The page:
What we need then – if we’re to preserve a conceptual space for genocide –  is that the Armenians were no threat to the Turks, or the Jews to the Nazis, or the Palestinians to the Jews. But these are hard cases to make. Easier to make if we deny that merely being on the coveted land is a threat to the would-be occupier. It’s certainly a setback of his interests. But a setback of interest is not a threat. So the charge of genocide would seem to hang on whether the current population can be peaceably displaced, i.e. without resistance. That is, it’s genocide if but only if the victim population could have been displaced without encountering resistance, but for some mysterious reason the invader didn’t avail himself of that option. 

But what this means is that if there’s nowhere for these displaced people to go, then the invader has no choice but to exterminate them in situ. So now it’s genocide just in case either a) the victim population could have been displaced without encountering resistance or b) the reason for not doing so is because there was nowhere for these to-be-displaced people to go.

Does that mean that culpability for the Shoah falls in part on those countries that refused to accept Jewish refugees? That depends on whether we’re worried – as was the Trump administration, or as is the current administration in Lithuania – that absorbing another country’s disposables encourages their disposability. Most people think we should protect targets of genocide, but they’re split between taking them in and forcibly removing the governments that are targeting them. The worry on the one side is the ‘browning’ of our otherwise pristine West. The worry on the other is that it amounts to neo-colonialism.

Some people think that ethnic cleansing – which is really all that genocide is left to be – is immoral because it’s gratuitous violence, and it’s gratuitous because the lion can lay down with the lamb. So a one-state solution is available in Israel/Palestine. There was no need to ‘cull the herd’, neither in Rwanda nor in the former Yugoslavia. And so on. 

I’m in no position to pass judgment on these cases, except to say that the distinction between a people’s survival and its delectation cannot be drawn. And if it can’t be drawn, then deciding to share the hillside rather than fight over it is a judgment call we‘re each entitled to make. I think Jews and Palestinians could live together, but I don’t have to live there, do I? Nor do I have to live in Denmark, or along the border in Texas.

The tension between exclusion and embrace is not ameliorated by deploying the rhetoric of genocide. We’ve rid ourselves of the n-word. Let’s do the same – and for the same reason – with the g-word.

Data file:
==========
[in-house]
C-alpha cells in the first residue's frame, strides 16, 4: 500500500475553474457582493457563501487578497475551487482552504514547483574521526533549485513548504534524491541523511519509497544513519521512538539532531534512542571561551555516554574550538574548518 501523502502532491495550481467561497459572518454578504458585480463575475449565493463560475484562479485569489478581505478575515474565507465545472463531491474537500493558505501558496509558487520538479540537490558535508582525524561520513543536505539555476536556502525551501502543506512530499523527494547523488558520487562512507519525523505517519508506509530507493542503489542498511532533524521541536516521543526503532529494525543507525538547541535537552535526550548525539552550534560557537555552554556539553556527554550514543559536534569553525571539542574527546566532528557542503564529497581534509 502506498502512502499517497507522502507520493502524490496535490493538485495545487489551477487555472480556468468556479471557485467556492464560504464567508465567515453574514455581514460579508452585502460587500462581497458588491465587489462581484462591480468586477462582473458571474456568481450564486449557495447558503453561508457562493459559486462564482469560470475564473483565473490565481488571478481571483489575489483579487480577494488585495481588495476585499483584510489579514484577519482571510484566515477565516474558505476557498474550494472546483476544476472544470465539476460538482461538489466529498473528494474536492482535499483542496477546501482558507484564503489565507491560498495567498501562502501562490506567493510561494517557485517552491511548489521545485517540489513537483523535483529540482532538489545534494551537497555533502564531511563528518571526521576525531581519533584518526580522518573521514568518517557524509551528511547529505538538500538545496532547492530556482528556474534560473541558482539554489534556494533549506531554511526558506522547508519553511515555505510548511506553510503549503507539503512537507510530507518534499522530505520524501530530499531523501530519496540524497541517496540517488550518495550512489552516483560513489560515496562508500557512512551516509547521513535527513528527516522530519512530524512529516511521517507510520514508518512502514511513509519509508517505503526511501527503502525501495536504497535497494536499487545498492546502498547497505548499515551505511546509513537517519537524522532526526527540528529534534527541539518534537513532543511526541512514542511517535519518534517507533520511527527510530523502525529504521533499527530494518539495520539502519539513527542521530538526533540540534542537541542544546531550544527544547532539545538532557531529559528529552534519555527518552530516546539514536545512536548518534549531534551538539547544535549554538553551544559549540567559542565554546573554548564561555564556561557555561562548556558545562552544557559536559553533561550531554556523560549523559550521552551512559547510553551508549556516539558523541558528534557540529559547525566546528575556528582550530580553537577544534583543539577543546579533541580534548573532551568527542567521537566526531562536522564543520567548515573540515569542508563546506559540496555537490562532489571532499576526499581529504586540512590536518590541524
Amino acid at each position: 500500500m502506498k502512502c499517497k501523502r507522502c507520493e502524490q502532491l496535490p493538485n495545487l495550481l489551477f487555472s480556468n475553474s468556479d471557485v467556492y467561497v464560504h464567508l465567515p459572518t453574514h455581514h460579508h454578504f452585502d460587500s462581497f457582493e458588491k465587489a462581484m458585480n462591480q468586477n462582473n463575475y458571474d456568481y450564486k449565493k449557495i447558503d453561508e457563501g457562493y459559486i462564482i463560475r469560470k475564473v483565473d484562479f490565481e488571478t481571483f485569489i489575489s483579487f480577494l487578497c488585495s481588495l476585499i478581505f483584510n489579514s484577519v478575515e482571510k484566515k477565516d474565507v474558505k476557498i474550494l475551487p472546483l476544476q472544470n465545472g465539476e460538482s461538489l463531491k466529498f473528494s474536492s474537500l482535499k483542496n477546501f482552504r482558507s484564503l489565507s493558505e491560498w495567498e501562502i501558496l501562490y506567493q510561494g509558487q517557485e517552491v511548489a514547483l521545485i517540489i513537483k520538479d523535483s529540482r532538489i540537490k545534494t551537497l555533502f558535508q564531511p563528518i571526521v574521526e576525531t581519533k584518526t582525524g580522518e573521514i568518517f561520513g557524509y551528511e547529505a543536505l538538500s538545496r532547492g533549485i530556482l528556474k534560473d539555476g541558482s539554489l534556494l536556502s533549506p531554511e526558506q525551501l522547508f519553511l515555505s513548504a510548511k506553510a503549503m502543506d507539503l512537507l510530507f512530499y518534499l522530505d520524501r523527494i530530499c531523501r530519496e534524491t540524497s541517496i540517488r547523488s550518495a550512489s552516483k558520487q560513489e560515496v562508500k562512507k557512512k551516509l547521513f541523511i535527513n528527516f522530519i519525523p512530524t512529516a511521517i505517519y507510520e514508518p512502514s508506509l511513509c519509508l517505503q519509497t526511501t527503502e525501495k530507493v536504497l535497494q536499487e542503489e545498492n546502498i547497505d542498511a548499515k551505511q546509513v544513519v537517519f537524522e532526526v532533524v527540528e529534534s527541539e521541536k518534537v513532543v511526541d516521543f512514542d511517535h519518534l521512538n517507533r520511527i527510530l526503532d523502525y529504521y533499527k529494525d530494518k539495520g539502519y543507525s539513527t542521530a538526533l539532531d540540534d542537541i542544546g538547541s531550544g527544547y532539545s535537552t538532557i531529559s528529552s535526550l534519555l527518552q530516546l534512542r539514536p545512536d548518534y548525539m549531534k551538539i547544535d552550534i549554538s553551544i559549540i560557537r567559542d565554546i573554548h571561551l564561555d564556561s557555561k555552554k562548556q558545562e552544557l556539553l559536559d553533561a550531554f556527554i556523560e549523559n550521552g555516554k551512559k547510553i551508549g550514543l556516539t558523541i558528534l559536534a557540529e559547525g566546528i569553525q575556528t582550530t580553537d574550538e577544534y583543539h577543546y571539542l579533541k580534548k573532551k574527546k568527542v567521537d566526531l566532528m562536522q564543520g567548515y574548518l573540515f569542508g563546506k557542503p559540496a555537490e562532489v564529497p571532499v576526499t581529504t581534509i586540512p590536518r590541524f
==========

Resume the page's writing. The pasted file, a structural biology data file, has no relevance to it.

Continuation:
Categories: Everything You Wanted to Know About What's Going On in the World But Were Afraid to Ask, Social and Political Philosophy

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1 reply

  1. Notwithstanding that Paul is correct that genocide is such a difficult term to define *in a historical or philosophical context* that it ends up being adapted to the rhetorical needs of the speaker, and therefore invalid in argument, I think we still do need the g-word:

    The big news in 1948 was not the definition of genocide but rather the adoption of the Convention on Genocide by the United Nations (recently victorious over the Axis powers and full of hope that they would get the peace right this time.) Once a certain critical mass of member states had ratified it, leaders of national governments were put on notice that they could be arrested, taken before the International Criminal Court, and convicted personally of the crimes contained in the definition of genocide. (The Court would of course consider all the facts of the case in determining guilt or non-guilt, which partisans and activists do not.) The country-by-country ratification process was agonizingly slow. Raphael Lemkin, the architect of the Convention and its adoption by the UN, died so early in the count that he had resigned himself to failure. The U.S. Senate did not ratify until 1988, and then with diluting reservations. National governments, while keen to condemn genocide in principal in the Chamber of Hot Air where talk is cheap, were loath to waive their Westphalian freedom as sovereign states to do whatever they wanted inside their own borders, (in democracies, whatever their electorates would let them.).